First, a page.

Clinical examination of the neck mass is the most sensitive parameter for assessing the operability of a neck node metastasis. The physical examination includes assessment and documentation of site and size of node, contralaterality and bilaterality, mobility, and skin involvement. In addition, examine the oral cavity and mucous membranes of the pharynx. Careful examination of the thyroid gland is essential to assess the presence of a primary carcinoma. Perform an indirect laryngoscopic examination of the larynx and the hypopharynx. If a lesion is noted in the aerodigestive tract, an evaluation under anesthesia further documents the location and size of the lesion, and it allows for a biopsy.

Periabdominal examination should be performed to look for primary carcinomas in the abdomen.

Perirectal/perivaginal examination should be performed in persons in whom primary carcinoma is suspected in the gastrointestinal (GI) or genitourinary tract.

Perform a breast examination in selected individuals.

Auscultate the chest to detect a possible pulmonary primary carcinoma.

Perform a testicular examination.

Indications for a radical neck dissection (RND) are N2 or N3 cervical adenopathy with or without bulky disease in the upper jugular region, presence of multiple lymph nodes, and residual or recurrent disease after radiation therapy.

Modified RND indications are N0 neck (especially if the primary tumor is in the larynx or hypopharynx) in SCCA or melanoma, N1 neck disease, and papillary and follicular carcinoma of the thyroid.

SND indications include the following:

Lateral neck dissection is indicated in a tumor of the larynx, oropharynx, and/or hypopharynx staged T2-4, N0-1, and/or T1 N1 node within level I-II.

Supraomohyoid neck dissection is indicated in SCCA of the oral cavity staged T2-4, N0/Tx N1 within level I-II.

Bilateral procedure is indicated in anterior tongue and base of tongue cancers as well as T3-T4 carcinomas of the supraglottis.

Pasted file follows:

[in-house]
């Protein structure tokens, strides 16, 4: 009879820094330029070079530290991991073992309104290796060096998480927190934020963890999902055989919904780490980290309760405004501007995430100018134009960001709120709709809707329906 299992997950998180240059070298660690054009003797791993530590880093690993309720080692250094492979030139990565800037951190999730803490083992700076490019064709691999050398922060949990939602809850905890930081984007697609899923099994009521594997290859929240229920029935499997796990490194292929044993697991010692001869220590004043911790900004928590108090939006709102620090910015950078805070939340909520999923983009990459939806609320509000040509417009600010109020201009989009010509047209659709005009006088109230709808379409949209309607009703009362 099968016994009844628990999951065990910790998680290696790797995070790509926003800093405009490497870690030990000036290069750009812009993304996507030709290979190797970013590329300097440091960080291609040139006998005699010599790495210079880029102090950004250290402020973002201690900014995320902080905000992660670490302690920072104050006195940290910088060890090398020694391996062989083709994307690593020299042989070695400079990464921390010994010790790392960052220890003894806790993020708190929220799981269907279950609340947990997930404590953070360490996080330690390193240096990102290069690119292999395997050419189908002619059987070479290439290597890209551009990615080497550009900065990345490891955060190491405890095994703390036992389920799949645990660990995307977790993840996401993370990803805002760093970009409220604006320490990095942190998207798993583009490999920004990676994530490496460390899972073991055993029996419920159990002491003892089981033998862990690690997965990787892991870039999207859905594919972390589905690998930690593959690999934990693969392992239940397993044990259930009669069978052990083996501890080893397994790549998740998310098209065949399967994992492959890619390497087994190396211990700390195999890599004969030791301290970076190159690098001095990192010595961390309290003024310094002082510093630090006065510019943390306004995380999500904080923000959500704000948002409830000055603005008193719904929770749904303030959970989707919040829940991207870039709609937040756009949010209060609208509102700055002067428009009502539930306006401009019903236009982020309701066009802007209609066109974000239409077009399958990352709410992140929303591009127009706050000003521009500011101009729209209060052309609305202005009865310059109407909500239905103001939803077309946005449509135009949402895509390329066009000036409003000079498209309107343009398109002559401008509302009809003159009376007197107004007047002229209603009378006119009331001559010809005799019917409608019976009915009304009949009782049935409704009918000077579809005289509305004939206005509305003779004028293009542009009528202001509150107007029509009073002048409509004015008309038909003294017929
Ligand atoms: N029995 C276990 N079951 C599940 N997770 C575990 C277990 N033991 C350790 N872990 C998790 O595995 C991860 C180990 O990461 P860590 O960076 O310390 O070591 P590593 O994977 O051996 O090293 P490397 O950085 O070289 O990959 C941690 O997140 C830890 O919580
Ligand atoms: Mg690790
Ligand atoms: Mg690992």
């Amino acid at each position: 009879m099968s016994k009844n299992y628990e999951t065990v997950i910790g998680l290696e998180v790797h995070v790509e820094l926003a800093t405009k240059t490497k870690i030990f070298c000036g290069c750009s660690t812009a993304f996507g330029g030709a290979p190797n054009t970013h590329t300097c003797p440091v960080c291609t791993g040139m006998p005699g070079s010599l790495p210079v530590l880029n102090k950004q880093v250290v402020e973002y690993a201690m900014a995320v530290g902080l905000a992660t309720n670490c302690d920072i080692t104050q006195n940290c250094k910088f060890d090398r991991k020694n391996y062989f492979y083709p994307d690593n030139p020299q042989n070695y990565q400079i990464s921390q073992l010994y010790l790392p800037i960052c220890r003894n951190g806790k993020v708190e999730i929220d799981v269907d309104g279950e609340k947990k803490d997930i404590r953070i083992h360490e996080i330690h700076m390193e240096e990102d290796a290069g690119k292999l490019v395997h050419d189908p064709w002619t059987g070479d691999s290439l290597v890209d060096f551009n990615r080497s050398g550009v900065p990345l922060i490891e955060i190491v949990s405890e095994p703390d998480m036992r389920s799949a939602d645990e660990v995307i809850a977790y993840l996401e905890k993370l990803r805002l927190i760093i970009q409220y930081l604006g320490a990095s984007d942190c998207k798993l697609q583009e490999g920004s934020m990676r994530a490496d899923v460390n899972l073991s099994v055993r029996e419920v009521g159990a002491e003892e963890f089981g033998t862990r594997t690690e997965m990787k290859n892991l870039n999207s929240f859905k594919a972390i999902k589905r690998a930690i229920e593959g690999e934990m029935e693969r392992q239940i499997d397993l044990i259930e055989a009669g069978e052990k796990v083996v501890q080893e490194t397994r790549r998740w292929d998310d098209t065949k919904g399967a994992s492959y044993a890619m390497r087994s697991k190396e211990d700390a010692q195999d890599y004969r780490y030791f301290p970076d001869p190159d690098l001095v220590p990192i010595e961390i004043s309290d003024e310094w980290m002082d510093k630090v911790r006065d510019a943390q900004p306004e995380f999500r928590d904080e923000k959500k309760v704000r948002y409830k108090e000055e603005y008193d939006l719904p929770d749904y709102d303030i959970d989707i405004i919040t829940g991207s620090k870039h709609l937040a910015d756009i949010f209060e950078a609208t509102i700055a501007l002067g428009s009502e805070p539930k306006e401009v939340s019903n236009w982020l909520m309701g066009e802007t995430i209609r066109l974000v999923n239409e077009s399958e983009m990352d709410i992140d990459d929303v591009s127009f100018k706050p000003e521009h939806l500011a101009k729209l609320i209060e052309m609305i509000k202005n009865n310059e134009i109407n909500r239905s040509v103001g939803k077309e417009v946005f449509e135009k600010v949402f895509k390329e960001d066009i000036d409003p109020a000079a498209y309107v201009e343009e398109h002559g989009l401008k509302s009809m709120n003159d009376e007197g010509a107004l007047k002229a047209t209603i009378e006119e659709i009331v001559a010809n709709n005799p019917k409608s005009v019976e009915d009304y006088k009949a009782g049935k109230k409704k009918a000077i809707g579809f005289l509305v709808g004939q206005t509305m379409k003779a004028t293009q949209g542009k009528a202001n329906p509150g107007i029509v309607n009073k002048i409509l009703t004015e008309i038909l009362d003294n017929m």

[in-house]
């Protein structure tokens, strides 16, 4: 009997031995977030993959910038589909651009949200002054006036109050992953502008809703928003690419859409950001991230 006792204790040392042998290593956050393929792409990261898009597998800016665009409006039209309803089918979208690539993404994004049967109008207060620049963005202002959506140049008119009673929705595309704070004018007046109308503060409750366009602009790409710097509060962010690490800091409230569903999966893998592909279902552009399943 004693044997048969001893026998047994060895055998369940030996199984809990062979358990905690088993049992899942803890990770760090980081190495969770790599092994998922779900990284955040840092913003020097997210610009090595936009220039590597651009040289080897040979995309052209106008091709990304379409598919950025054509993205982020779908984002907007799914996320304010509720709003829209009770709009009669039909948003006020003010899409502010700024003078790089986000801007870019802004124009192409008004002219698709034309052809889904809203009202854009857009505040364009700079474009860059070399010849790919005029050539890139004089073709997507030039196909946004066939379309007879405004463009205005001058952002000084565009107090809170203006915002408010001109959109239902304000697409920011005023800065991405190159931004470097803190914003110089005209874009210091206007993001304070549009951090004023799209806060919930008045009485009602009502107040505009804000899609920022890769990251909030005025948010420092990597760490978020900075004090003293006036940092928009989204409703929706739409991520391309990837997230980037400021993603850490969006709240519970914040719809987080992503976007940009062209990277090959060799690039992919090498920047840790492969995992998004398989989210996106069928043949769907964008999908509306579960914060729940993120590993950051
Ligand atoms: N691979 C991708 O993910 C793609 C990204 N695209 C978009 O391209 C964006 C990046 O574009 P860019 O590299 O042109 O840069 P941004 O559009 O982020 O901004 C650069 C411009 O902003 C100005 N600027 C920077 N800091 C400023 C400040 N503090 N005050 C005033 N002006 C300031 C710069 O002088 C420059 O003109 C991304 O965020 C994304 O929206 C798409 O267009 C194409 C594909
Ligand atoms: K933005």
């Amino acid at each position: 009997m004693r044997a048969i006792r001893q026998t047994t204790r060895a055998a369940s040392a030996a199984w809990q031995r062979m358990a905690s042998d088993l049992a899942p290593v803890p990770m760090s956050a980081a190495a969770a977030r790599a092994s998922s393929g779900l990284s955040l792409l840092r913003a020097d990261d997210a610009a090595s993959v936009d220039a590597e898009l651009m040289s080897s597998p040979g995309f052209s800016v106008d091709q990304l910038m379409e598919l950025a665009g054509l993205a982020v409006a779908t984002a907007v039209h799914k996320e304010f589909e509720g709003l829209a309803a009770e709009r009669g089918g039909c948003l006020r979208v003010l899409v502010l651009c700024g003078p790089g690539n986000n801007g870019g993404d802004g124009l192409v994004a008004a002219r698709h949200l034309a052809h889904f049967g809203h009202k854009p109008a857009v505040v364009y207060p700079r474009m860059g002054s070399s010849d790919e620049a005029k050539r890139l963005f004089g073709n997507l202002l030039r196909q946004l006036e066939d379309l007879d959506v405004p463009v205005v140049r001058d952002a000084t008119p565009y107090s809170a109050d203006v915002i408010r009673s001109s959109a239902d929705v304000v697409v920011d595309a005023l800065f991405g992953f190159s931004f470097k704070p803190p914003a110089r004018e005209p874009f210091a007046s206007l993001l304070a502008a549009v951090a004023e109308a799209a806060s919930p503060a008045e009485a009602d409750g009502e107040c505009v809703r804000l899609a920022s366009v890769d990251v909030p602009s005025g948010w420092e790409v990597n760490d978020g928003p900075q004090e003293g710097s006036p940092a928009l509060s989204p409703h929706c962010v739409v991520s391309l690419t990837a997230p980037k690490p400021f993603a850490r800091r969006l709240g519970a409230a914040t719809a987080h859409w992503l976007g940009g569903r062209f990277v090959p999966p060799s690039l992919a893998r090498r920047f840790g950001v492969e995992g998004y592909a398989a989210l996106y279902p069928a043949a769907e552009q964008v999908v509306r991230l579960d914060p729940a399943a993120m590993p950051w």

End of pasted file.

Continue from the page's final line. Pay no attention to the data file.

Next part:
Posterolateral neck dissection is indicated in melanoma, SCCA, or another skin tumor with metastatic potential from the occipital scalp.

Anterior neck dissection is indicated for thyroid, subglottic larynx, trachea, and cervical esophagus cancers.

Mediastinal dissection is indicated in thyroid cancers, stomal recurrence, and postcricoid and esophageal invasion.

Lymph nodes of the head are located in the occipital, posterior auricular (postauricular), anterior auricular (preauricular), parotid, facial, deep facial, and lingual regions.

Lymph nodes of the neck are located in the superficial cervical, anterior cervical, submental, submaxillary, deep cervical, retropharyngeal, jugular, superior, inferior, spinal accessory, and transverse cervical node regions.

The skin of the neck derives its blood supply from the descending branches of the facial occipital arteries and from ascending branches of the transverse cervical and suprascapular arteries; therefore, the incisions most likely to safeguard the blood supply to the skin flaps are superiorly based apronlike incisions.

The following division of the neck nodes into regions as described at Memorial Sloan-Kettering is accepted universally (see the image below):

See the list below:

Level 1 contains the submental and submandibular nodes.

Level 2 is the upper third of the jugular nodes medial to the SCM, and the inferior boundary is the plane of the hyoid bone (clinical) or the bifurcation of the carotid artery (surgical).

Level 3 describes the middle jugular nodes and is bounded inferiorly by the plane of the cricoid cartilage (clinical) or the omohyoid (surgical).

Level 4 is defined superiorly by the omohyoid muscle and inferiorly by the clavicle.

Level 5 contains the posterior cervical triangle nodes.

Level 6 includes the paratracheal and pretracheal nodes.

The platysma is a wide quadrangular sheetlike muscle extending obliquely from the upper chest to the lower face. The skin flap is raised in a plane deep to the platysma. If the disease involves the platysma or is close to it, the platysma may be left attached to the specimen and the skin flap raised superficial to it.